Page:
On the Day of Pentecost, the risen Lord Jesus, through his Holy Spirit, established his church on earth in this way:
“Those who welcomed his message were baptized, and that day about three thousand persons were added. They devoted themselves to the apostles’ teaching and fellowship, to the breaking of bread and the prayers.” (Acts 2:42-43)
Scholars of the Bible believe that this was the beginning of the pattern of worship on Sunday, the first day of the week, which seems to have become an established worship practice among the churches by the end of Paul’s Third Missionary Journey (about AD 57).
“On the first day of the week, when we met to break bread, Paul was holding a discussion with them; since he intended to leave the next day, he continued speaking until midnight.” (Acts 20:7)
Christians all over the world, of just about every tradition, have continued to gather on Sundays for worship ever since.
Worship services have been abused and misused right from the beginning. Long sermons were not invented by modern wind-bag preachers; Paul’s midnight stem-winder (noted above) actually resulted in an unfortunate fatality (Acts 20:8-12).
Other distortions of Sunday worship services are discussed at some length in Paul’s first letter to the church at Corinth. The sacred celebration of the Lord’s Supper sometimes became an occasion for expressing selfishness, indulgence and greed.
“When you come together, it is not really to eat the Lord’s Supper. For when the time comes to eat, each of you goes ahead with your own supper, and one goes hungry and another becomes drunk. What! Do you not have homes to eat and drink in? Or do you show contempt for the church of God and humiliate those who have nothing? What should I say to you? Should I commend you? In this matter I do not commend you!” (1 Corinthians 11:20-22)
Paul used this scolding as an opportunity to teach the true, deep meaning of the Lord’s Supper:
“For I received from the Lord what I also handed on to you, that the Lord Jesus on the night when he was betrayed took a loaf of bread, and when he had given thanks, he broke it and said, ‘This is my body that is for you. Do this in remembrance of me.’ In the same way he took the cup also, after supper, saying, ‘This cup is the new covenant in my blood. Do this, as often as you drink it, in remembrance of me.’ For as often as you eat this bread and drink the cup, you proclaim the Lord’s death until he comes. Whoever, therefore, eats the bread or drinks the cup of the Lord in an unworthy manner will be answerable for the body and blood of the Lord. Examine yourselves, and only then eat of the bread and drink of the cup. . . .So then, my brothers and sisters, when you come together to eat, wait for one another.” (verses 23-28, 33)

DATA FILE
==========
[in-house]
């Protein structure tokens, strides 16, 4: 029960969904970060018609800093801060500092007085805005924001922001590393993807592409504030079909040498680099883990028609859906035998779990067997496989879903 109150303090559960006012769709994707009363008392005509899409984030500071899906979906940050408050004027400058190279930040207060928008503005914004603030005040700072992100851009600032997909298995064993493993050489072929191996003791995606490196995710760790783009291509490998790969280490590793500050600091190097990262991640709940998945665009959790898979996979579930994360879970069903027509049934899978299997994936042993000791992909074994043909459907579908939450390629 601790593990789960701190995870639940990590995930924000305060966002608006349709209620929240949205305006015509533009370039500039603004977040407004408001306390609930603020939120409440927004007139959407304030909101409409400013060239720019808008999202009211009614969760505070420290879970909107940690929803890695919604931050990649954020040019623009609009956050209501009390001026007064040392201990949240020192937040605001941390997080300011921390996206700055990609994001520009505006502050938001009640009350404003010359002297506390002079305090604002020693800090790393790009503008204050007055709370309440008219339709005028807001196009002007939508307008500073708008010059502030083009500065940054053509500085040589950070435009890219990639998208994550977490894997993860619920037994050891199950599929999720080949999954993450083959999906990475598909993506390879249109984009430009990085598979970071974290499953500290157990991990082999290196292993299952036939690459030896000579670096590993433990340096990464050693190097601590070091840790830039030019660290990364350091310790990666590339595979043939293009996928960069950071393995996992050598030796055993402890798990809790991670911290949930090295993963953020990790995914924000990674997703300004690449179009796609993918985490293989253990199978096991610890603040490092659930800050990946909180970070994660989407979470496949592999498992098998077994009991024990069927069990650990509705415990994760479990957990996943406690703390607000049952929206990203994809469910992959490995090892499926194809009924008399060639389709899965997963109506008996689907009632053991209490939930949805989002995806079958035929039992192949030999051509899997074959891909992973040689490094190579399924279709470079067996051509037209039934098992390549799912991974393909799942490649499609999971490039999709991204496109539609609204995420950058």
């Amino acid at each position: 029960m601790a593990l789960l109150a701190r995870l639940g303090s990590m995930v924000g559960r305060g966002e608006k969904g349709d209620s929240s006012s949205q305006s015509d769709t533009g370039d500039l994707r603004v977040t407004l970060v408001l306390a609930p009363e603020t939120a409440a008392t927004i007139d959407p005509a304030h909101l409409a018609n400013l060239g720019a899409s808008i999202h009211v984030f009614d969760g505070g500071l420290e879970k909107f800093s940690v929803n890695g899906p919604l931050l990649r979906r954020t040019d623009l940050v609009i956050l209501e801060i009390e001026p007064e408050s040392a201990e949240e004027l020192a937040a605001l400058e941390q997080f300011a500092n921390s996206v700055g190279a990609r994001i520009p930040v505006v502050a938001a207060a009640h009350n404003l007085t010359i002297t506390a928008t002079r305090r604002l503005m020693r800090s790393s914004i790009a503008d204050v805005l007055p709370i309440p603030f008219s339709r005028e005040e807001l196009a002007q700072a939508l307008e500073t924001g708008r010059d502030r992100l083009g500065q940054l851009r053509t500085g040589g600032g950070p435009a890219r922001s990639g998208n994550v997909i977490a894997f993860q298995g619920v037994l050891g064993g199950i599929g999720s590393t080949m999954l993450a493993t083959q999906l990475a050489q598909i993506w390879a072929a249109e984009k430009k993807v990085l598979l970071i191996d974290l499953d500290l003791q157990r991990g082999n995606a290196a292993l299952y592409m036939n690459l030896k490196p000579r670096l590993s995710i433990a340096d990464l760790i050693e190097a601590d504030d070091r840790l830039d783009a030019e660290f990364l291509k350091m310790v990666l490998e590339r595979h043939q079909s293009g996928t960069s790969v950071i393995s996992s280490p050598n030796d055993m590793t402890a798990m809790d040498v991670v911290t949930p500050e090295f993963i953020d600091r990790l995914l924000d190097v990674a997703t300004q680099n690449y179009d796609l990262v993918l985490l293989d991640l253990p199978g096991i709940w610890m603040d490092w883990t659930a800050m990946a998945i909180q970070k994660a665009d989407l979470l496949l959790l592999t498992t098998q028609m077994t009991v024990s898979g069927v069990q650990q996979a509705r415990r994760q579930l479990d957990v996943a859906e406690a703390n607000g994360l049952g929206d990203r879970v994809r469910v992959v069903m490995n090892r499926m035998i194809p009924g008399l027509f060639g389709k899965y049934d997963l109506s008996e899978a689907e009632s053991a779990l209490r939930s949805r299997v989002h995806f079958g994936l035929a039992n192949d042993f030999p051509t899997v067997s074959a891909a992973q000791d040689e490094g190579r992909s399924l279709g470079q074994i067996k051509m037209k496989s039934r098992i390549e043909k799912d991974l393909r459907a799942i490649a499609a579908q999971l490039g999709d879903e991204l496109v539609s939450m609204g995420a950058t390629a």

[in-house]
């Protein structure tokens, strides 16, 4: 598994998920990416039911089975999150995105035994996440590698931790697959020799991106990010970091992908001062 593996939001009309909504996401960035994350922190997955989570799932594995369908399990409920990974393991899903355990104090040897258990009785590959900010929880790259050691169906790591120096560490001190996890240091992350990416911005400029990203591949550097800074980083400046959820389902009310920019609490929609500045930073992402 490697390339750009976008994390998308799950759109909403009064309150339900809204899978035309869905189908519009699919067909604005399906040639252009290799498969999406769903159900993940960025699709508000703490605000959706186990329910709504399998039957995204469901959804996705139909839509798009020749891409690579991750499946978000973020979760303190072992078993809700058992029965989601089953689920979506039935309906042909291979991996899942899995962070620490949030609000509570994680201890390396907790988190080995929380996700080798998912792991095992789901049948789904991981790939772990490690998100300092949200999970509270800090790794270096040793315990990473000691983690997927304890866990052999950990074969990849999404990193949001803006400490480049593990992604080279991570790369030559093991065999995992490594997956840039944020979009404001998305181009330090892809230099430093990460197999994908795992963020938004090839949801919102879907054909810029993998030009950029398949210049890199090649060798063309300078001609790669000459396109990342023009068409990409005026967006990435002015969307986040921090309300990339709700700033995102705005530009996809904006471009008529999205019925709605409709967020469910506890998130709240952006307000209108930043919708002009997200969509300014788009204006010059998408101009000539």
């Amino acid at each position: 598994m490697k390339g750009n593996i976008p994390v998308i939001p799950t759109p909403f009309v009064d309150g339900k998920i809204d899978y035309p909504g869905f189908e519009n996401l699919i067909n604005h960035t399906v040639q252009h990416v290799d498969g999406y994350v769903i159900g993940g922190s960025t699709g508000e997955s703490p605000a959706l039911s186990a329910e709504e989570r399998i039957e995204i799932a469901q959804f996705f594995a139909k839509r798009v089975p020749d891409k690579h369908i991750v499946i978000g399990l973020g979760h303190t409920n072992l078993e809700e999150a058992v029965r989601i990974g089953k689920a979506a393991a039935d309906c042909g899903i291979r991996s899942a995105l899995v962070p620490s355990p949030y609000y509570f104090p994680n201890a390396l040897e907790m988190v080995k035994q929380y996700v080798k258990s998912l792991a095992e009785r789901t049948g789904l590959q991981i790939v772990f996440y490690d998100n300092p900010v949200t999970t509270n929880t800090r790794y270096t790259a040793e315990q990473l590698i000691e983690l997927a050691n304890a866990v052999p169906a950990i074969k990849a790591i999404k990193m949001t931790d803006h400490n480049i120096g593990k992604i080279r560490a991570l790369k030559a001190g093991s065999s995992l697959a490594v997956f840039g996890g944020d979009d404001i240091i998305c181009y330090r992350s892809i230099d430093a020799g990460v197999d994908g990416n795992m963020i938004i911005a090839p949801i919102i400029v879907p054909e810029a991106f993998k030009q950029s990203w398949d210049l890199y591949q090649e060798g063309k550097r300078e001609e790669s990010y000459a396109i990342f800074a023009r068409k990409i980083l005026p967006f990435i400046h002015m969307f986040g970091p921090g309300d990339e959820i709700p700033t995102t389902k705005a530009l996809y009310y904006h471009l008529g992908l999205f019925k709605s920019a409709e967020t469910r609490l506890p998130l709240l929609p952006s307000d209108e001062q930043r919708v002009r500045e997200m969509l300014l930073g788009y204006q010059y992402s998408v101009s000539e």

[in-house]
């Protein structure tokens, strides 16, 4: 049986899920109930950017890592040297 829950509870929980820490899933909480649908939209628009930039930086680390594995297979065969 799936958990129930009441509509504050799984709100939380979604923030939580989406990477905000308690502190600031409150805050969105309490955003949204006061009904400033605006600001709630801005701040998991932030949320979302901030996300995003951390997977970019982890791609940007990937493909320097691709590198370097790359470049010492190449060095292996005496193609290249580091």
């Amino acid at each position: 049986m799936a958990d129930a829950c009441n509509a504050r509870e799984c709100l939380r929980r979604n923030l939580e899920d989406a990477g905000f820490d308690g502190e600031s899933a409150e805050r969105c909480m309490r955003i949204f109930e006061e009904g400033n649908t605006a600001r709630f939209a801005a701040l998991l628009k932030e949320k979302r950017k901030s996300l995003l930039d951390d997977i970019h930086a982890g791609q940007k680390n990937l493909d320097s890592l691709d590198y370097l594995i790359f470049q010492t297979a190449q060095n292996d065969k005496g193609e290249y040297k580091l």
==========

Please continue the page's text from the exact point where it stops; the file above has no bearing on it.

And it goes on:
Here’s another problem the church at Corinth had — everybody wanted to be up front.
“What should be done then, my friends? When you come together, each one has a hymn, a lesson, a revelation, a tongue, or an interpretation. Let all things be done for building up. If anyone speaks in a tongue, let there be only two or at most three, and each in turn; and let one interpret. But if there is no one to interpret, let them be silent in church and speak to themselves and to God. Let two or three prophets speak, and let the others weigh what is said. If a revelation is made to someone else sitting nearby, let the first person be silent. For you can all prophesy one by one, so that all may learn and all be encouraged. And the spirits of prophets are subject to the prophets, for God is a God not of disorder but of peace. . . . So, my friends, be eager to prophesy, and do not forbid speaking in tongues; but all things should be done decently and in order.” (1 Corinthians 14:26-33, 39-40) *
It’s fascinating that virtually all the New Testament passages about the early church’s worship services are about problems. The Medieval Roman Catholic excesses didn’t corrupt the worship of the pure church; neither did the showmanship of 21st Century mega-ministers and their over-the-top audio-visual systems. Church worship services were corruptible right from the beginning, and even in the first generation of Christianity there were imperfect humans ready to corrupt them. Evidently, it’s God’s will for the church to be just as fallible as the fallible humans whose souls it feeds.
Looking for the perfect worship service? You won’t find it at ABC, but you won’t find it at the church down the street either, nor in the idealistic new start-up church that all your really creative Christian friends are talking about. You won’t even find it in the Bible.
But you will find Jesus in any worship service that has him as its focus — if your heart is open.
— Pastor George Van Alstine
* In the verses I’ve omitted (verses 34-35), Paul tells women that they’re not supposed to speak in the public worship service, but are to learn quietly at home from their husbands. These are the same men who were causing so much confusion in the church service. Go figure.